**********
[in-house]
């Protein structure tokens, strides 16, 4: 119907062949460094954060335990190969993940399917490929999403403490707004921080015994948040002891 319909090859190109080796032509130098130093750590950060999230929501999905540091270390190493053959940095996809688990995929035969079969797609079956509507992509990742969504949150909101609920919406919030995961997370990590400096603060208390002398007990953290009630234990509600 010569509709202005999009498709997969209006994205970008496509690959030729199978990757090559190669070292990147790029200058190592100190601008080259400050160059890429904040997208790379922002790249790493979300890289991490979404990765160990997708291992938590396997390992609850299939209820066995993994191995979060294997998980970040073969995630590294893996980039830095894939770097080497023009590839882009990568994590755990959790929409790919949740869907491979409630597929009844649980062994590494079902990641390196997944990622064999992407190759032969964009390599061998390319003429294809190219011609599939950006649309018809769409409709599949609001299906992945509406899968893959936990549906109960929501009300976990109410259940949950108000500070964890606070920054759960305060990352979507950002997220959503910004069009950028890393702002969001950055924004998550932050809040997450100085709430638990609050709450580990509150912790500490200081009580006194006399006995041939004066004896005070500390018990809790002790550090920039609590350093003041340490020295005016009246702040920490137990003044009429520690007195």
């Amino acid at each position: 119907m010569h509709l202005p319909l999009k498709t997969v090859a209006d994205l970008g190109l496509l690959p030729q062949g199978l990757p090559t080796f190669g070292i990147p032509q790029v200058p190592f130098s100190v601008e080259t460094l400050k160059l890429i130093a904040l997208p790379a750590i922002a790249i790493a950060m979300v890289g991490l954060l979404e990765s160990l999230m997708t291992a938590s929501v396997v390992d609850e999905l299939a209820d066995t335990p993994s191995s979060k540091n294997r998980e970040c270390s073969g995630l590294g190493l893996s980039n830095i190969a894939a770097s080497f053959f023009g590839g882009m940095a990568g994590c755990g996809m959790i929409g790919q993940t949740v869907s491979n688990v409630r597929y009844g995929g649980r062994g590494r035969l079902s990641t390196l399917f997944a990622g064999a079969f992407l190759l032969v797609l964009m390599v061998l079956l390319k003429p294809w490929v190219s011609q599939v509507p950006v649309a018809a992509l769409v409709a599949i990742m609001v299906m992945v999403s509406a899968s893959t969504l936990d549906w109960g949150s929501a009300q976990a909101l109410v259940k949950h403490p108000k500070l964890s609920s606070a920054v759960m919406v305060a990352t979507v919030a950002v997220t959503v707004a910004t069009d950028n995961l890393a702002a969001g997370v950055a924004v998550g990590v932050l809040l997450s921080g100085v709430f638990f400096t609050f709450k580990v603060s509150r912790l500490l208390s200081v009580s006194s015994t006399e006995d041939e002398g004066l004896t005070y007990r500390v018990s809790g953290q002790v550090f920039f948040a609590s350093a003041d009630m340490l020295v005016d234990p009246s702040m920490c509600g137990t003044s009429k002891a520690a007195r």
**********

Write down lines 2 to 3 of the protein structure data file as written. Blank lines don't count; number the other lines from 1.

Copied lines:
């Protein structure tokens, strides 16, 4: 119907062949460094954060335990190969993940399917490929999403403490707004921080015994948040002891 319909090859190109080796032509130098130093750590950060999230929501999905540091270390190493053959940095996809688990995929035969079969797609079956509507992509990742969504949150909101609920919406919030995961997370990590400096603060208390002398007990953290009630234990509600 010569509709202005999009498709997969209006994205970008496509690959030729199978990757090559190669070292990147790029200058190592100190601008080259400050160059890429904040997208790379922002790249790493979300890289991490979404990765160990997708291992938590396997390992609850299939209820066995993994191995979060294997998980970040073969995630590294893996980039830095894939770097080497023009590839882009990568994590755990959790929409790919949740869907491979409630597929009844649980062994590494079902990641390196997944990622064999992407190759032969964009390599061998390319003429294809190219011609599939950006649309018809769409409709599949609001299906992945509406899968893959936990549906109960929501009300976990109410259940949950108000500070964890606070920054759960305060990352979507950002997220959503910004069009950028890393702002969001950055924004998550932050809040997450100085709430638990609050709450580990509150912790500490200081009580006194006399006995041939004066004896005070500390018990809790002790550090920039609590350093003041340490020295005016009246702040920490137990003044009429520690007195």
């Amino acid at each position: 119907m010569h509709l202005p319909l999009k498709t997969v090859a209006d994205l970008g190109l496509l690959p030729q062949g199978l990757p090559t080796f190669g070292i990147p032509q790029v200058p190592f130098s100190v601008e080259t460094l400050k160059l890429i130093a904040l997208p790379a750590i922002a790249i790493a950060m979300v890289g991490l954060l979404e990765s160990l999230m997708t291992a938590s929501v396997v390992d609850e999905l299939a209820d066995t335990p993994s191995s979060k540091n294997r998980e970040c270390s073969g995630l590294g190493l893996s980039n830095i190969a894939a770097s080497f053959f023009g590839g882009m940095a990568g994590c755990g996809m959790i929409g790919q993940t949740v869907s491979n688990v409630r597929y009844g995929g649980r062994g590494r035969l079902s990641t390196l399917f997944a990622g064999a079969f992407l190759l032969v797609l964009m390599v061998l079956l390319k003429p294809w490929v190219s011609q599939v509507p950006v649309a018809a992509l769409v409709a599949i990742m609001v299906m992945v999403s509406a899968s893959t969504l936990d549906w109960g949150s929501a009300q976990a909101l109410v259940k949950h403490p108000k500070l964890s609920s606070a920054v759960m919406v305060a990352t979507v919030a950002v997220t959503v707004a910004t069009d950028n995961l890393a702002a969001g997370v950055a924004v998550g990590v932050l809040l997450s921080g100085v709430f638990f400096t609050f709450k580990v603060s509150r912790l500490l208390s200081v009580s006194s015994t006399e006995d041939e002398g004066l004896t005070y007990r500390v018990s809790g953290q002790v550090f920039f948040a609590s350093a003041d009630m340490l020295v005016d234990p009246s702040m920490c509600g137990t003044s009429k002891a520690a007195r």